A new MEMs or Micro-Electro-Mechanical Systems technology breakthrough has just been announced.
This breakthrough will permit, for one example, video camera batteries to raise their charging life approximately two and one-half times, consume one-fifth of the energy of a normal disc and hold up to 1Tb (Terabit with a small “b”) worth of data.
1Tb is equal to 125 GB (Gigabytes) and the storage device itself is the size of a fingernail. This value is equal to the storage capacity of 200 DVDs.
The more familiar 1TB (Terabyte with a large “B”) is equal to 1000 GBs.
In checking the online computational analytical engine known as WolframAlpha, I found the approximate storage capacity of the human brain is around 20PB (Petabytes).
1PB is equal to 1000TB.
Can you tell I just love to break these numbers down into analogies which I a middle, aged (but humble) columnist can understand?
I know what you’re thinking . . . I must have too much time on my hands.
The person responsible for this latest MEMs technological breakthrough is a Dr. Khatib of the University of Twente--Enschede in the Netherlands, which happens to be an entrepreneurial research facility.
Dr. Khatib’s MEMs discoveries present a device which utilizes minimal energy requirements along with the benefits of high-density data storage on an inexpensive disc.
Dr. Khatib expects this new technology to be available to the general public within the next five years.
MEMs can be described as the combination of mechanical elements, sensors, and devices used for moving or controlling a mechanism or system. MEMs electronics are physically inserted onto a common silicon wafer through a process called “microfabrication” technology.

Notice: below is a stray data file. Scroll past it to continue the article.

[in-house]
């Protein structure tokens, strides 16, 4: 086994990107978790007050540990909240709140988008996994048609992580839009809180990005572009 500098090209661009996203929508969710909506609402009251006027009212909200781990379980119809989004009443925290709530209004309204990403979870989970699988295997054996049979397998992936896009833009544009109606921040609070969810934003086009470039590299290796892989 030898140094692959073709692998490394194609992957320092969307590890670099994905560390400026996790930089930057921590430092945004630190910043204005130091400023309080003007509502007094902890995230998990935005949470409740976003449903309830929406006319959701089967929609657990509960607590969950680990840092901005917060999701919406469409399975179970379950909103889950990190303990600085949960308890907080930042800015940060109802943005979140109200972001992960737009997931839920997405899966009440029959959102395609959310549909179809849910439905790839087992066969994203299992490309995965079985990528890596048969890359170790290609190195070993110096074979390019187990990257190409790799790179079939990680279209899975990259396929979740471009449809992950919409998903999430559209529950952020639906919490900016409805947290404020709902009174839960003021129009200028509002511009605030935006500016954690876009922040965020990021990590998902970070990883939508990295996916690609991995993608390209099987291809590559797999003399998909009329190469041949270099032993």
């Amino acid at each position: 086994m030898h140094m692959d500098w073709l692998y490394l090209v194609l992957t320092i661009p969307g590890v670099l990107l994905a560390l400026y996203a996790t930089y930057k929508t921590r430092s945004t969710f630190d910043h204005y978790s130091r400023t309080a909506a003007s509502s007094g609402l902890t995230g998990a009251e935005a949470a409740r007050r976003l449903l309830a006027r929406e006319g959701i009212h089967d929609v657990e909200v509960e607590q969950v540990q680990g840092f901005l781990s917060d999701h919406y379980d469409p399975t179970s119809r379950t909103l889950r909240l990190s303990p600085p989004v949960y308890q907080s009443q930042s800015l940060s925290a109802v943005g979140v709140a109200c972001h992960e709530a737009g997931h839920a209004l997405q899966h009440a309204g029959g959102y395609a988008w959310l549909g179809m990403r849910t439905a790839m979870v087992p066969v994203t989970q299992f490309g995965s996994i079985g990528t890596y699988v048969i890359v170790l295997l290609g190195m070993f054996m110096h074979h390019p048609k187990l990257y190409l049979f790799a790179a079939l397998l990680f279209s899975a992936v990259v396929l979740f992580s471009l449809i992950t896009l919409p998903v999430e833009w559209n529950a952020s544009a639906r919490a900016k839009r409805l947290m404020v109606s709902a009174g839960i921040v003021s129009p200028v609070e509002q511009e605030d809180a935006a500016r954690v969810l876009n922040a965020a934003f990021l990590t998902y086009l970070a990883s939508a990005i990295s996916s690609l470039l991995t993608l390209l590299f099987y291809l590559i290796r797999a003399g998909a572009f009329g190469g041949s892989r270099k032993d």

I discovered the original MEMs, itself, is not something new. In fact, this technology is inside of my iPodtouch.
When we are using certain applications on our iPhones or iPods, we sometimes need to physically “shake” them in order to execute a function. For example, to find a random iHeart app radio station, I can shake my iPod, or in the case of the column I wrote a few weeks ago, if I were to shake my iPod when using my Flight Tracker app, I am able to select a random plane flight and track its real-time in-flight information.
The MEMs sensor, itself, is the mechanical element on a piece of silicon that reacts to this shaking motion. It will respond to the shaking motion and direct an interface chip in this integrated circuit to convert the motion into a signal to process.
The technologies used in MEMs sensors are being used in many consumer applications. Some of these technologies include automobiles and communication devices used by us every day.
MP3 and MP4 players and all forms of Personal Digital Assistants (PDAs) which incorporate motion-based navigation use MEMs to toggle from page to page.
Game controllers also use MEMs technology. Instead of pushing a button, the motion the game controller device, under the direction of the user, determines the type of input desired during the game.
It is not only the motion detection aspect of MEMs that is cool, but also its ability to make the most of itself as a worthy data storage device, as well.
MEMs are comparable to existing “flash memory” storage devices, but are much less expensive to make. It is also considered a green technology since it is more efficient and less costly to operate.
Dr. Khatib received his PhD June 11 from the TU Faculty of Electrical Engineering, Mathematics, and Computer Science and the Centre for Telematic and Information Technology.
For more information on MEMs, check out http://www.memsnet.org/mems.
This week’s Web Site of the Week will focus on the University of Twente in the Netherlands and MEMs.